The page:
Deception and Trustworthy AI: the wrong thing for the right reasons?

Computational deception refers to the capacity for autonomous systems to engage in interactions where (human or software) agents may be manipulated by hidden information or to believe false information. Designing and engineering deceptive machines for detecting or strategically planning deception is a challenging task from conceptual, engineering, and ethical perspectives, coming with a range of societal trust related concerns. Nevertheless, deception is a fundamental aspect of human interaction. Software agents may benefit from being aware of deception, having ways of detecting as well as strategically planning deception, in order to interact emphatically and personalized with humans or other systems. However, we need to make sure that autonomous systems are transparent about their actions. In this seminar series, we will explore the fundamentals of computational deception, look at its technical challenges, and discuss the relation of computational deception with the increasing demand for transparency of autonomous systems.

The WASP-HS Research Seminars are intended to present and discuss ongoing research on a broad range of exciting topics of relevance for WASP-HS. Seminars are held online once a month and organised in a series of 3-4 seminars with a common theme. WASP-HS researchers and invited national and international leading scholars present research results, ongoing research, or visions for future directions, followed by an open discussion.

This spring the series called Deception Aware Autonomous Systems is running over three seminars. This seminar, Deception Aware Autonomous Systems and Trustworthy AI, is the first out of three, see all seminars below.


Deception and Trustworthy AI: the wrong thing for the right reasons? 21 April, 15:00-16:00
Speaker: Peta Masters, Research Associate Trustworthy Autonomous Systems, King’s College, London
After five years working on the dark side, endeavouring to develop deliberately deceptive AI – with ambitions towards fully autonomous deceptive systems – I have lately switched to what is apparently the side of the angels: working with the UK Research Institute’s Trustworthy Autonomous Systems Hub. Our brief at the TAS Hub is to develop socially beneficial autonomous systems that are “trustworthy in principle and trusted in practice”. But where my colleagues primarily see the benefits of desirable-sounding attributes such as explainability, reliability, competence… and enthusiastically uncover the various (and sometimes unexpected) features that contribute towards engendering human trust, unsurprisingly thanks to my background, I see some pitfalls. It is these potential pitfalls – the unintended consequences of trusted and trustworthy AS development – that form the body of this talk.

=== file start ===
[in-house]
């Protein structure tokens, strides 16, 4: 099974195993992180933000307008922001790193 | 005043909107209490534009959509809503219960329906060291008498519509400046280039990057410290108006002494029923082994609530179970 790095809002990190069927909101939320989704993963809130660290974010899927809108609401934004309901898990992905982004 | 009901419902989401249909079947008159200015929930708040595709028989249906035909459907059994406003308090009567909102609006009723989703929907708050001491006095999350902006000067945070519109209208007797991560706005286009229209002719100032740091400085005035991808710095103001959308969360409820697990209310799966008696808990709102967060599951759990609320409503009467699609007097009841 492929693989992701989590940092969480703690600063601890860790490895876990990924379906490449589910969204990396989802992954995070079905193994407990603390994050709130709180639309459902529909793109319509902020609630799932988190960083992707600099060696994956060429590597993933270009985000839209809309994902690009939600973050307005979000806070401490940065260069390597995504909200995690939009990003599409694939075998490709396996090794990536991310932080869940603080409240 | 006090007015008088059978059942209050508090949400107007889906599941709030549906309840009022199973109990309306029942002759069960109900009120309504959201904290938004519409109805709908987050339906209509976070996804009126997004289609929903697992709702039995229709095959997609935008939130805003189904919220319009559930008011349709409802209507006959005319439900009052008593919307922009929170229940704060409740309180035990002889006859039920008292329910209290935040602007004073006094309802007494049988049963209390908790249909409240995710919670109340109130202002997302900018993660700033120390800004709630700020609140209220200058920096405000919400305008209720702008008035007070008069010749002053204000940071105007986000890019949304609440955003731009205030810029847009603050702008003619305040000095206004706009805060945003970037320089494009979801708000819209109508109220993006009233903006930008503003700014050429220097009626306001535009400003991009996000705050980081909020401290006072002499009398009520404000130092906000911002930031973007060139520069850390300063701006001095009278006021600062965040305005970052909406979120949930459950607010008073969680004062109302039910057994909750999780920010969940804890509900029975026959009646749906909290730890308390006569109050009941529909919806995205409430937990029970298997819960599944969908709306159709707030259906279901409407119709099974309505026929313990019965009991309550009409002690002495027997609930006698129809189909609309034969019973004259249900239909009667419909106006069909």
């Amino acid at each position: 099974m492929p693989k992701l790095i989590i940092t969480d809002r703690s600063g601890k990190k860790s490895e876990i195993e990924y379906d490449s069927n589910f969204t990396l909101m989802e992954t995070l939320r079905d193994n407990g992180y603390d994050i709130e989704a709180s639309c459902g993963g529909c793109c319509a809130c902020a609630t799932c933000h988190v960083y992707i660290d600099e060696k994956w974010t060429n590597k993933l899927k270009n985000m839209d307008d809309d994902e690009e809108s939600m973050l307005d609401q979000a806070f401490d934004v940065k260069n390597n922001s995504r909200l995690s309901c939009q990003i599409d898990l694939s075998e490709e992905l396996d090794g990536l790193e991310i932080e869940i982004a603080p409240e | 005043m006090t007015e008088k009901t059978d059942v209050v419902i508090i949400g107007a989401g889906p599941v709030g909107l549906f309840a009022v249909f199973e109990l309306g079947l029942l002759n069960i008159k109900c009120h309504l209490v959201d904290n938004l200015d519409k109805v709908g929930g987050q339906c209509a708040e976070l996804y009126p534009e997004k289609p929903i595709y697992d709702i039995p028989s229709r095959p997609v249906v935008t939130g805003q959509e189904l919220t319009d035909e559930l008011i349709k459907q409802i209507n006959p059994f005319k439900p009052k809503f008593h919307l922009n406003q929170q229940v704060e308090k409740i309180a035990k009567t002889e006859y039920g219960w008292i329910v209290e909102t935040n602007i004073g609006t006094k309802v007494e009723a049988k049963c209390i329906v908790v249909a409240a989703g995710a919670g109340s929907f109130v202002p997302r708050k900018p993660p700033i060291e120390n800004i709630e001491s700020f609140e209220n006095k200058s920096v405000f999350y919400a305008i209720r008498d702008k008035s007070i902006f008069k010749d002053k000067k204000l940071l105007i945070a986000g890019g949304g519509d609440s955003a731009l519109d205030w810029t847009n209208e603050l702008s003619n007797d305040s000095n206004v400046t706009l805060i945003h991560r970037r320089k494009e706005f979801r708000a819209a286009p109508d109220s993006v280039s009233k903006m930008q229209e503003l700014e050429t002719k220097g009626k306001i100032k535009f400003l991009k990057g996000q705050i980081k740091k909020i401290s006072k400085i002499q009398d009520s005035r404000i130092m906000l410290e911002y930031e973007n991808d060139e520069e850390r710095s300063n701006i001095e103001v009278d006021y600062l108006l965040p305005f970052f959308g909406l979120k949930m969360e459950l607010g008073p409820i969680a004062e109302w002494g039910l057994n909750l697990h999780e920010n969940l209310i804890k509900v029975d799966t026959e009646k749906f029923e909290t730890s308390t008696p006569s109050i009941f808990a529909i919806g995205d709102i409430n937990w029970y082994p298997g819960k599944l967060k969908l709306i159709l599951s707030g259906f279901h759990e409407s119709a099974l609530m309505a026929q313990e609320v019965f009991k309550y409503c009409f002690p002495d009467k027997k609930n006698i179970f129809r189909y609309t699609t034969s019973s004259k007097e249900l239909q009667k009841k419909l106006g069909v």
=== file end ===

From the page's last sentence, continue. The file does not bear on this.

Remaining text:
Deception Aware Autonomous Systems – Modelling Deception – 12 May, 11:00-12:00
Stefan Sarkadi, Associate Researcher at INRIA (France) and Postdoctoral Researcher at King’s College London (UK)
How do we model deception using AI techniques? Why should we do it? And why should we do it in one way rather than another? In this presentation I aim to discuss these questions based on a short summary of my PhD thesis. My PhD thesis is entitled “Deception” and it is the first full computational treatment in Artificial Intelligence (AI) on how to create machines able to deceive.

Deception Aware Autonomous Systems – Strategic Deception – 9 June, 09:00-10:00
Speaker: Chiaki Sakama, Professor at Department of Systems Engineering, Wakayama University
Deception is a part of human nature and is a topic of interest in philosophy, psychology, and AI. In this talk, we first overview the definition of deception in the philosophical literature, and
distinguish it from the act of lying. We next introduce a logical account of deception, and illustrate different types of deception that happen in everyday life. Finally, we address a strategic use of deception in debate games where a player may provide false or inaccurate arguments as a tactic to win the game.

Keynote Speaker

Peta Masters is a computer scientist with a background in theater. She gained her doctorate at the RMIT University in Melbourne with a thesis on goal recognition and deception in path-planning and her first paper, with supervisor Sebastian Sardina, won the Pragnesh Jay Modi Best Student Paper Award at AAMAS in 2017. She subsequently worked on Deceptive AI at Melbourne University with a multi-disciplinary team under the direction of Wally Smith, a psychologist and amateur magician, before accepting her current position as Research Associate with the TAS Hub at King’s College London.


Andreas Brännström
PhD student in Computing Science, Umeå university, Sweden.


Please register through the form below to attend the seminar.